Evidently, most of the above-mentioned abilities and skills help you become more productive, cease procrastination, or get rid of overwhelm. Of course, not all of this is necessary. Everybody has a unique story and needs different qualities. One example:

Currently, there is an epidemic of loneliness going on in the Western world. That means even though people are interconnected with their relatives and friends via WhatsApp, Facebook or Instagram, people have diminished the frequency of meeting real people, having real conversations, and bonding deeply with others. On the other hand, you and I want to be as productive and successful as possible since we have aspirations and dreams. However, this is like saying, “I don’t have time to go to the toilet because I need to chase my dreams.” Well, Bill, that’s great for you that you have dreams, but your body dictates your basic needs, not you. Having genuine interactions with humans is one of those needs. If you don’t fulfill this basic need of your body on a regular base, you will feel empty and depressed, even though you have 10 million bucks in your bank account.

Let’s shift to a more specific issue. If you have matured emotionally, you have learned to regulate emotions properly. That means instead of escaping unpleasant feelings (by jumping right into social media, porn, or alcohol), you naturally define the emotion and trace it back to its roots. By doing that on a regular basis, you will develop the identity of a consistent human being. You don’t fall for the dopamine or consumer trap because you’re not escaping life (which is a huge challenge for all of us).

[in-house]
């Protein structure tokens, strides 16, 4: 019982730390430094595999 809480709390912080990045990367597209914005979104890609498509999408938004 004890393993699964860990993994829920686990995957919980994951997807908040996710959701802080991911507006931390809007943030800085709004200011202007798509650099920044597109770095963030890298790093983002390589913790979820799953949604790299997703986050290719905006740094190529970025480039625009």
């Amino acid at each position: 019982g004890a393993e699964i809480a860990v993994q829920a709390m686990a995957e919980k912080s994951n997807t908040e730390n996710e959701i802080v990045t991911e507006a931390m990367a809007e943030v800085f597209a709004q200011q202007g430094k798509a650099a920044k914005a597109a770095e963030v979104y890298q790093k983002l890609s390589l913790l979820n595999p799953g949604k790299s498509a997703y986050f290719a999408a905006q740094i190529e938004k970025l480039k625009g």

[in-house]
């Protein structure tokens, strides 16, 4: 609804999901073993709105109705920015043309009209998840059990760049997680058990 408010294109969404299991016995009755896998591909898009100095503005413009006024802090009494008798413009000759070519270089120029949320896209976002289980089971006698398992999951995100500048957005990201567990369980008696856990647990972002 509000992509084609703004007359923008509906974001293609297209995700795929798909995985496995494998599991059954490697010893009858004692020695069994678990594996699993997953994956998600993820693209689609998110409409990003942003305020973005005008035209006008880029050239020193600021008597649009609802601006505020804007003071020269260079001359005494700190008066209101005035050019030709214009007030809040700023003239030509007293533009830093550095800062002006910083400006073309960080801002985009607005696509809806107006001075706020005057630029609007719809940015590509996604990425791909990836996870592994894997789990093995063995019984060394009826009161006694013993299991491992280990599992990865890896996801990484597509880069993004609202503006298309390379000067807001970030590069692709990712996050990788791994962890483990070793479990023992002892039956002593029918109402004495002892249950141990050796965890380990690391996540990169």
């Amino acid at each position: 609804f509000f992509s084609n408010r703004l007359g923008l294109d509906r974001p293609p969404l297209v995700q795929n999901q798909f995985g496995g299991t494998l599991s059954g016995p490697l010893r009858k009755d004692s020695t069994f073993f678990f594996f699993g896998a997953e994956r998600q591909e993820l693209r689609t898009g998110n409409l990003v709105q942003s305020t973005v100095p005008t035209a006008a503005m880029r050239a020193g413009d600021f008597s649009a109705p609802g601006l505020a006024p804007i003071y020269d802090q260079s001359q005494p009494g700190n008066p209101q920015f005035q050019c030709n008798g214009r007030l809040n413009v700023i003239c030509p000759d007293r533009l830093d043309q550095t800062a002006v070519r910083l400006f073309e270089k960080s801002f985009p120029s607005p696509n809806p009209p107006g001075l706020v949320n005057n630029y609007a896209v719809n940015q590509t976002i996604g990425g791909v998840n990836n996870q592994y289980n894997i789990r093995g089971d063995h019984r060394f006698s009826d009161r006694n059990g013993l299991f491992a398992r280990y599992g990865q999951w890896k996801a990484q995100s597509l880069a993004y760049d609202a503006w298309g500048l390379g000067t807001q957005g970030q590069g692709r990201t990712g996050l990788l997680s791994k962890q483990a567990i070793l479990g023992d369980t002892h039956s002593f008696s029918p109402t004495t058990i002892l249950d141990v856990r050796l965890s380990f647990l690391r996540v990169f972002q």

Back to the bigger picture: some of us have challenges in setting clear boundaries. A few classmates, your spouse, your boss, your children, or even strangers, tend to push you around as they desire. I was one of them. Only through rational thinking, emotional regulation, a significant amount of reflection, and much practice, allowed me to develop the skill of setting clear boundaries. This starts with refusing to tip for below-average service, to respecting one’s own free time, and becoming unavailable for customers after a specific time of the day (which results in less overwhelm). Dignity.

Last words...

Overwhelm, productivity and procrastination can be so multifaceted, that it’s hard to see the forest for the trees. Sharpen your focus and listen closely. You will recognize and prioritize what you need to work on if you truly want to. 

2 thoughts on “A New Approach: Dignity And The Four Types Of Maturity”